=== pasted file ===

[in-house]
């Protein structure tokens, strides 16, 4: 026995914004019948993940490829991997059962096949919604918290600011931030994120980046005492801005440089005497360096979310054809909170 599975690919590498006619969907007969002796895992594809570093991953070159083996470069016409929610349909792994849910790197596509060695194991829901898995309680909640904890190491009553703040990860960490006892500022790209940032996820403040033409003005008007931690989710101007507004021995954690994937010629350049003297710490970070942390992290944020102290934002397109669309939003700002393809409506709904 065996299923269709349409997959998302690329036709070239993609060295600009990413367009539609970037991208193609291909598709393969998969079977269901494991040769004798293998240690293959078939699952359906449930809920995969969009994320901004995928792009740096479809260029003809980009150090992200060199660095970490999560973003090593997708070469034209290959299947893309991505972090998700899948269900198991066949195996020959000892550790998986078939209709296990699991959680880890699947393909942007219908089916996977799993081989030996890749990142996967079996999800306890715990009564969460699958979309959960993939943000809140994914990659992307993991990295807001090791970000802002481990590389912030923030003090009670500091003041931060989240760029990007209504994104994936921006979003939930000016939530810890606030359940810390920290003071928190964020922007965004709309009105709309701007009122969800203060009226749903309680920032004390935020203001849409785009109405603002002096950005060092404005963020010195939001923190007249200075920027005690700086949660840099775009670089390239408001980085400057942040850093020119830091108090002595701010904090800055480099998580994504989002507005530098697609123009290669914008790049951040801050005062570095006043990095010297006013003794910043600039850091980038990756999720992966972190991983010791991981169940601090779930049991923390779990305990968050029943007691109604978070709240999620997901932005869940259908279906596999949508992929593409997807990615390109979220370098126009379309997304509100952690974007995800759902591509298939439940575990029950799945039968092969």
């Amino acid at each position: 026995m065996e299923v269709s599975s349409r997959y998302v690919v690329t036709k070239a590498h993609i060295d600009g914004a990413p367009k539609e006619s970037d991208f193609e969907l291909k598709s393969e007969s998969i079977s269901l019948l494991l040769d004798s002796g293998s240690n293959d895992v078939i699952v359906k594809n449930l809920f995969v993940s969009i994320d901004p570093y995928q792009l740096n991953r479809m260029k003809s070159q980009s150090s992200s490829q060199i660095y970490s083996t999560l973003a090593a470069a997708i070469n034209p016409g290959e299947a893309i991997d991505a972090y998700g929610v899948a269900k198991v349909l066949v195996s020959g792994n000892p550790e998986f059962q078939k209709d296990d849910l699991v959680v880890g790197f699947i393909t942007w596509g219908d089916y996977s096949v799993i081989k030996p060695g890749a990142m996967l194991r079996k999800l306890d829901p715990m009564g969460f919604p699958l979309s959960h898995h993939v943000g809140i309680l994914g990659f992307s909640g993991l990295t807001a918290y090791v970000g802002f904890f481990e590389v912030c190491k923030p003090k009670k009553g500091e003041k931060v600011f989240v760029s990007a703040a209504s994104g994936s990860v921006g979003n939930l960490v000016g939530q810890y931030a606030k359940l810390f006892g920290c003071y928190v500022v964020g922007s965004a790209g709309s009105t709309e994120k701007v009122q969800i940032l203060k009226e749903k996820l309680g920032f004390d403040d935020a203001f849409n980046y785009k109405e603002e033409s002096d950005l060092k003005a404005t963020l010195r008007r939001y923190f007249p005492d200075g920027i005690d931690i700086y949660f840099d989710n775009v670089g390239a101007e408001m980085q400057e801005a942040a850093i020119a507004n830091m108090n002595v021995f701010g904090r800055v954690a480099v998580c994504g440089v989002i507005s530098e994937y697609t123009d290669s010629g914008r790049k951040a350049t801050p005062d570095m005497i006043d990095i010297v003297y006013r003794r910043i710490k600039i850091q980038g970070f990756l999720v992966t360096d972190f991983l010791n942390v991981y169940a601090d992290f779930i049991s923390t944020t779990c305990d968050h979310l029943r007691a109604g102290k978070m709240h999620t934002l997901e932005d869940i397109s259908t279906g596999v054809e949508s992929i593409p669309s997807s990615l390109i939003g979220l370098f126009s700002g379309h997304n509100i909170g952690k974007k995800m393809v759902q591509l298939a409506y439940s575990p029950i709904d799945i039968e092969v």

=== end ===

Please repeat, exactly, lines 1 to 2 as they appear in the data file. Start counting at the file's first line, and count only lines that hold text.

[in-house]
């Protein structure tokens, strides 16, 4: 026995914004019948993940490829991997059962096949919604918290600011931030994120980046005492801005440089005497360096979310054809909170 599975690919590498006619969907007969002796895992594809570093991953070159083996470069016409929610349909792994849910790197596509060695194991829901898995309680909640904890190491009553703040990860960490006892500022790209940032996820403040033409003005008007931690989710101007507004021995954690994937010629350049003297710490970070942390992290944020102290934002397109669309939003700002393809409506709904 065996299923269709349409997959998302690329036709070239993609060295600009990413367009539609970037991208193609291909598709393969998969079977269901494991040769004798293998240690293959078939699952359906449930809920995969969009994320901004995928792009740096479809260029003809980009150090992200060199660095970490999560973003090593997708070469034209290959299947893309991505972090998700899948269900198991066949195996020959000892550790998986078939209709296990699991959680880890699947393909942007219908089916996977799993081989030996890749990142996967079996999800306890715990009564969460699958979309959960993939943000809140994914990659992307993991990295807001090791970000802002481990590389912030923030003090009670500091003041931060989240760029990007209504994104994936921006979003939930000016939530810890606030359940810390920290003071928190964020922007965004709309009105709309701007009122969800203060009226749903309680920032004390935020203001849409785009109405603002002096950005060092404005963020010195939001923190007249200075920027005690700086949660840099775009670089390239408001980085400057942040850093020119830091108090002595701010904090800055480099998580994504989002507005530098697609123009290669914008790049951040801050005062570095006043990095010297006013003794910043600039850091980038990756999720992966972190991983010791991981169940601090779930049991923390779990305990968050029943007691109604978070709240999620997901932005869940259908279906596999949508992929593409997807990615390109979220370098126009379309997304509100952690974007995800759902591509298939439940575990029950799945039968092969």